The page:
The Fire Safety Bill (the Bill) has been introduced as part of the Government's commitment to improving building safety. The Bill was given its first reading on 19 March 2020.

The Government has said: "The proposed Fire Safety Bill builds on action already taken to ensure that people feel safe in their homes, and a tragedy like the Grenfell Tower fire never happens again."

The Bill, however, does not go as far as many commentators would suggest. It essentially clarifies the duties under the Regulatory Reform (Fire Safety) Order 2005 (the Order) for multi-occupancy residential buildings of any height and lays the foundations for further legislation.

External walls and doors to be risk assessed

The Bill will amend the Order to clarify that it applies, when the premises is a building containing two or more sets of domestic premises, to:

  1. The building's structure and external walls and any common parts. Including doors or windows in those walls and anything attached to the exterior of those walls including cladding, insulation, fixings and balconies.
  2. Doors between domestic premises and common parts.

These clarifications seek to ensure that the responsible persons for multi-occupied residential buildings include an assessment of risk of fire and fire spread in respect of these parts of the premises and take general fire precautions to ensure the premises are safe.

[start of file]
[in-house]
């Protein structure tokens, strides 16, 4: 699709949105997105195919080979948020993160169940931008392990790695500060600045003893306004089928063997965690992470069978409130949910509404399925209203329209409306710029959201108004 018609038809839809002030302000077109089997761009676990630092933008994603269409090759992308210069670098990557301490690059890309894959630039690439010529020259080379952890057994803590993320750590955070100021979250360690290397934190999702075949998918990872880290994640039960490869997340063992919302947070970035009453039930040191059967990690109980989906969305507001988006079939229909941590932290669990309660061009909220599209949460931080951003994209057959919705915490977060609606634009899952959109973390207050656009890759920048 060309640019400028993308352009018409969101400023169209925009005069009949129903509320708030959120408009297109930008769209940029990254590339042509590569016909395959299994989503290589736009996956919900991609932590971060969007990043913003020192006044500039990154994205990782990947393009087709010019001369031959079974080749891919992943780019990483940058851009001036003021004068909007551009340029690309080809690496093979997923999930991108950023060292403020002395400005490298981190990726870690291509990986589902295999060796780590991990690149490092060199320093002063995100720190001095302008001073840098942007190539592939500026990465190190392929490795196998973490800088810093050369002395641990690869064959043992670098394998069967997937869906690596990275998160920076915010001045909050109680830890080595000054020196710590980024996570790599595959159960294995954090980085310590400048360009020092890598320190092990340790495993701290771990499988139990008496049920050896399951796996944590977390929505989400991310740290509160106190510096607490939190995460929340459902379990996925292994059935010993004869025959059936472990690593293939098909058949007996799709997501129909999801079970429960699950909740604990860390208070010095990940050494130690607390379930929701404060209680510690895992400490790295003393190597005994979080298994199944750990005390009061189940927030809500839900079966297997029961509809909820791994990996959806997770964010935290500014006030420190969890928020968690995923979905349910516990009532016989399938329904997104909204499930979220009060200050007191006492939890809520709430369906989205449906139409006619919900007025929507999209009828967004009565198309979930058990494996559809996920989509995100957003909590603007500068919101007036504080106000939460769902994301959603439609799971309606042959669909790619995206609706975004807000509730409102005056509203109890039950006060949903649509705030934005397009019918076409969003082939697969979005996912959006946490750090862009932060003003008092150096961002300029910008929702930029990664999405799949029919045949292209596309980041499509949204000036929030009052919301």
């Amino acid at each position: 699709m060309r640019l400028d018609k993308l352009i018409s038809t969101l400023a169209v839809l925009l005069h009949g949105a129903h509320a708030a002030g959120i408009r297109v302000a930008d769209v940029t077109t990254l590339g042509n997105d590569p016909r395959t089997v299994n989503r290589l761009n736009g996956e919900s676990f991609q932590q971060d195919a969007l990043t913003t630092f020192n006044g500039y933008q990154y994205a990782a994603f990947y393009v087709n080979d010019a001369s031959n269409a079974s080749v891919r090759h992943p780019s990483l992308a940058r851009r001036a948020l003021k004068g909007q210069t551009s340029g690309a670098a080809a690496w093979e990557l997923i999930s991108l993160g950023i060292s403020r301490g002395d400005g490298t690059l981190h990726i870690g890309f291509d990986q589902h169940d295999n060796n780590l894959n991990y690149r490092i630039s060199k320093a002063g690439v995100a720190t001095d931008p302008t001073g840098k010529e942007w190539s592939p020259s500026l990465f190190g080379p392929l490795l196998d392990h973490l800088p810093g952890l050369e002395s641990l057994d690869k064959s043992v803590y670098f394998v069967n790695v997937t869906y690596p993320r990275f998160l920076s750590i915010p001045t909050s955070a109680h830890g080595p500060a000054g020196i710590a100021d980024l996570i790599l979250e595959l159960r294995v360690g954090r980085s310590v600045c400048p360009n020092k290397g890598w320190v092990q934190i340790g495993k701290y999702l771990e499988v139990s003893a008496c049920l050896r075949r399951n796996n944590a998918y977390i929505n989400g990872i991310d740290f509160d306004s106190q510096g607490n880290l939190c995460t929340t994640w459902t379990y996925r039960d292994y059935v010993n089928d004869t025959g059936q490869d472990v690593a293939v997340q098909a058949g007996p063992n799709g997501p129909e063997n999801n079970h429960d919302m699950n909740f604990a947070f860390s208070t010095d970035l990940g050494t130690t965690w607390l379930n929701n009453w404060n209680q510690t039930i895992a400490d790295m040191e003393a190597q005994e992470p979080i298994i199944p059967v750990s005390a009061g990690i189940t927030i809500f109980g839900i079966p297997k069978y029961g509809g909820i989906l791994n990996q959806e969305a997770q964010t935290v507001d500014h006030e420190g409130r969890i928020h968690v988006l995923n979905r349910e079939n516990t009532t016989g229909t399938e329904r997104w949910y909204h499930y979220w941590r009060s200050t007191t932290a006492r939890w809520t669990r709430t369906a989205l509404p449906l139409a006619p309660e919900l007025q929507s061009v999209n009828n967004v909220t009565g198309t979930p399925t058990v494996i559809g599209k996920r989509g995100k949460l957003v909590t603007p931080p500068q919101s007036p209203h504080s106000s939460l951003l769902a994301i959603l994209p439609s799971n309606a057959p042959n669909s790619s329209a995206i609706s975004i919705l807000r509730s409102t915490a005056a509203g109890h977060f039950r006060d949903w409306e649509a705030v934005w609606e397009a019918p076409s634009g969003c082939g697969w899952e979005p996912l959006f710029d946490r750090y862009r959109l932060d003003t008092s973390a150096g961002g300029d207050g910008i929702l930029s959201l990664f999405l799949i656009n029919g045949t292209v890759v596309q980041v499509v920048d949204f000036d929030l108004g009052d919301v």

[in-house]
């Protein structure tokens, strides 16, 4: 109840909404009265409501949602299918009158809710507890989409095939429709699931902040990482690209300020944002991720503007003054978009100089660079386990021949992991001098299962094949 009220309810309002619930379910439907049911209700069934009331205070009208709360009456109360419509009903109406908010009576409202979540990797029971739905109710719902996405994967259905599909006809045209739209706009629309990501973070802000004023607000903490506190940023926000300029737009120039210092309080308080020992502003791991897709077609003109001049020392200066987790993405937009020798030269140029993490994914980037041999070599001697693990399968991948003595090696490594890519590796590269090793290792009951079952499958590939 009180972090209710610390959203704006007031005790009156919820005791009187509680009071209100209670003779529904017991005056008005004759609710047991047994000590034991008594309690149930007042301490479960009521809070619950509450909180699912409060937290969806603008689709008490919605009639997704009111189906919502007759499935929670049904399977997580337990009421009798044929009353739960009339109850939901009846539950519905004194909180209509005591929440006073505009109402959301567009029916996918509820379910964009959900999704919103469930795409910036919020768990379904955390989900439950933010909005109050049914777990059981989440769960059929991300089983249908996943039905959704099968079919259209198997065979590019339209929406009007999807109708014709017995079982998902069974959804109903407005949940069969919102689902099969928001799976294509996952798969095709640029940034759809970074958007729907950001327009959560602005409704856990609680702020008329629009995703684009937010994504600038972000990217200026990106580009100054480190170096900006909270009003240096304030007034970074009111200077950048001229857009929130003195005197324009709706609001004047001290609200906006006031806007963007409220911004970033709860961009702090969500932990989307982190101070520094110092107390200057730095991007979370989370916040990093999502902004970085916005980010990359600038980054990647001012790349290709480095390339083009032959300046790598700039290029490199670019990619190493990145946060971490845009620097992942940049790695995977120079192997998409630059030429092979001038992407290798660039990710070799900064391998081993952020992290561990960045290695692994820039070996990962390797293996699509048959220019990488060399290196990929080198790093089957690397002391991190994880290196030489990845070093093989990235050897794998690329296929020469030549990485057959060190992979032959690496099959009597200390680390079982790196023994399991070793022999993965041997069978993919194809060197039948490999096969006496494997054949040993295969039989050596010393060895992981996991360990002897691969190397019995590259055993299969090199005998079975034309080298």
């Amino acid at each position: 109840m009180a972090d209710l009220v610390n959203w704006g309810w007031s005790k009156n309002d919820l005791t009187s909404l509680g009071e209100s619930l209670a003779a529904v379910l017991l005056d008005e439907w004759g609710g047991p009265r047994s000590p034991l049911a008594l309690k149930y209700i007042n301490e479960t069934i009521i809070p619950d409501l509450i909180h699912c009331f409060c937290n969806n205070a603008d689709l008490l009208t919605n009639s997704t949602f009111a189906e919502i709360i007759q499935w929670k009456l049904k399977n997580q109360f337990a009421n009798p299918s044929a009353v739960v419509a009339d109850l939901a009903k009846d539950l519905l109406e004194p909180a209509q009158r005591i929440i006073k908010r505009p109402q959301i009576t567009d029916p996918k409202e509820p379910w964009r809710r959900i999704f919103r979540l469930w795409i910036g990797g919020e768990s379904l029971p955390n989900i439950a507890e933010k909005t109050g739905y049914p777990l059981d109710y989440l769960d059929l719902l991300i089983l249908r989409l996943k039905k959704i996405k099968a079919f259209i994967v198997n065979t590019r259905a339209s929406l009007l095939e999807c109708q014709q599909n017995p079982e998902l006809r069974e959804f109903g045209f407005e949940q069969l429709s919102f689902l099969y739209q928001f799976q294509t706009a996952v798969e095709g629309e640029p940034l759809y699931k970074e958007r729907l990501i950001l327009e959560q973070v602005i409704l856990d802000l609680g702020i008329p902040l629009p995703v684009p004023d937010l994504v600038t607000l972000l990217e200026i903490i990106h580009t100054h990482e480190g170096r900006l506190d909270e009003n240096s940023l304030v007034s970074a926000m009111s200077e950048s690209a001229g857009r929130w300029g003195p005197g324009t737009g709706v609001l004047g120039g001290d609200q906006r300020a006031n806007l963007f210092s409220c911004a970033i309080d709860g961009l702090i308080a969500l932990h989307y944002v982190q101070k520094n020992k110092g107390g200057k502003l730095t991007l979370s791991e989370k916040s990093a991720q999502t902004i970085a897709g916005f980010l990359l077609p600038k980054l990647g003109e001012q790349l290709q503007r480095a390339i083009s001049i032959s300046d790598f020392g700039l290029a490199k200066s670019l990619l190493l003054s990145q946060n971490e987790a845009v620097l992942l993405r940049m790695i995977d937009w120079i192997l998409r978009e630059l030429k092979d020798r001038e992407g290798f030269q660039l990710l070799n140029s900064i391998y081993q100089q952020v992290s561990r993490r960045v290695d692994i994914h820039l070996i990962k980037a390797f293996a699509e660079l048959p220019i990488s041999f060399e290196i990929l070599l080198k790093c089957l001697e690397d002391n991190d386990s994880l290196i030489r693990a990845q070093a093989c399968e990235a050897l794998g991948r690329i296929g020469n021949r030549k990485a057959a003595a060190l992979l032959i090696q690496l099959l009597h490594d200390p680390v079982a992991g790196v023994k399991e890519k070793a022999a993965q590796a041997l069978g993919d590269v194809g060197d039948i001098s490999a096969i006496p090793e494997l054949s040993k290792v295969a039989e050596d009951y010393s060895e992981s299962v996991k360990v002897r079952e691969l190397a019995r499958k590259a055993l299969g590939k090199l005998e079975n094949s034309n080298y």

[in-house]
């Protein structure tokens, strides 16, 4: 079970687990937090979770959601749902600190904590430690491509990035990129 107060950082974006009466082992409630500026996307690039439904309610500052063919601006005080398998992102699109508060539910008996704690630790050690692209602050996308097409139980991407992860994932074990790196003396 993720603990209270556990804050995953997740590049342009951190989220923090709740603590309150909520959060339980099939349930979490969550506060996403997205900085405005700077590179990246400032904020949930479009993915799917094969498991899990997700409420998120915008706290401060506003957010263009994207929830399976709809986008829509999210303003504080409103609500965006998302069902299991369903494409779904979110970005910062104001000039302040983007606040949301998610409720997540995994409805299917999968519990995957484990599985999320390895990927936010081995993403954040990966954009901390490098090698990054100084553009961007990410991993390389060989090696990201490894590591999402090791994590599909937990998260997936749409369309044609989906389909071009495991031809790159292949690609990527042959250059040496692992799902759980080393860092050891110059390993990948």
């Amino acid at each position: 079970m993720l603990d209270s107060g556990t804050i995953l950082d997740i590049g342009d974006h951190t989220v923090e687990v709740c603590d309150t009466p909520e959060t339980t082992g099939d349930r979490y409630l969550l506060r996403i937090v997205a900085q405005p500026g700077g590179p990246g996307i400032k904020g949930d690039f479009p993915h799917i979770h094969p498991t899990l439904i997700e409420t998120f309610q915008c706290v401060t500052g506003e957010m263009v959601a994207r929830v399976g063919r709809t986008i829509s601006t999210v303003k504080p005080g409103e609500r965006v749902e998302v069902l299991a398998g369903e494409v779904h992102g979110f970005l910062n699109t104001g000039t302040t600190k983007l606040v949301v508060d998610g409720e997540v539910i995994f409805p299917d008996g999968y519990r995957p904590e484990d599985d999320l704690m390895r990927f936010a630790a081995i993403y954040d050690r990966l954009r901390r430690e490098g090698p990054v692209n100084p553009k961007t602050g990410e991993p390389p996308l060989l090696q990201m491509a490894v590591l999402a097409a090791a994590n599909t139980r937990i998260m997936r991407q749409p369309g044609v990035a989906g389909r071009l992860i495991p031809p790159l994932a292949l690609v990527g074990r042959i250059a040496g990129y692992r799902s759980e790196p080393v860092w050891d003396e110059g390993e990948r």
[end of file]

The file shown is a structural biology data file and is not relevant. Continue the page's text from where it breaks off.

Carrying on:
The clarification affirms that fire and rescue authorities can take enforcement action under the Order against responsible persons if they have failed to comply with their duties in respect of these parts of a premises. This will complement the existing powers of local authorities under the Housing Act 2004 in relation to unsafe premises resulting from the risk of external fire spread.

Foundation for further legislation

The Bill also provides a power to ensure that the relevant authority (the Secretary of State or the Welsh Ministers) can amend the Order, after consultation and by regulations, to change or clarify the types of premises failing within its scope, either permanently or through transitional or saving provisions. This should allow the government to respond quickly to developments in the design and construction of buildings.

The aim is that the Bill will provide a foundation for secondary legislation to take forward recommendations from the Grenfell Tower Inquiry phase one report.

Next steps

Whilst the Bill will clarify the scope of the Order and therefore should improve the safety of buildings from a fire risk perspective, we anticipate that forthcoming legislative developments following the recommendations in the Grenfell Tower Inquiry phase one report and the Dame Judith Hackitt Review will have a greater impact in this regard.

The date for the second reading of the Bill is yet to be announced. Nonetheless, we recommend that businesses should consider the risks of any external wall system and fire doors in their fire risk assessments without waiting for the Bill to be passed through parliament into law in line with the current government guidance, 'Building safety advice for building owners, including fire doors' (see here).

This article is for general information only and reflects the position at the date of publication. It does not constitute legal advice.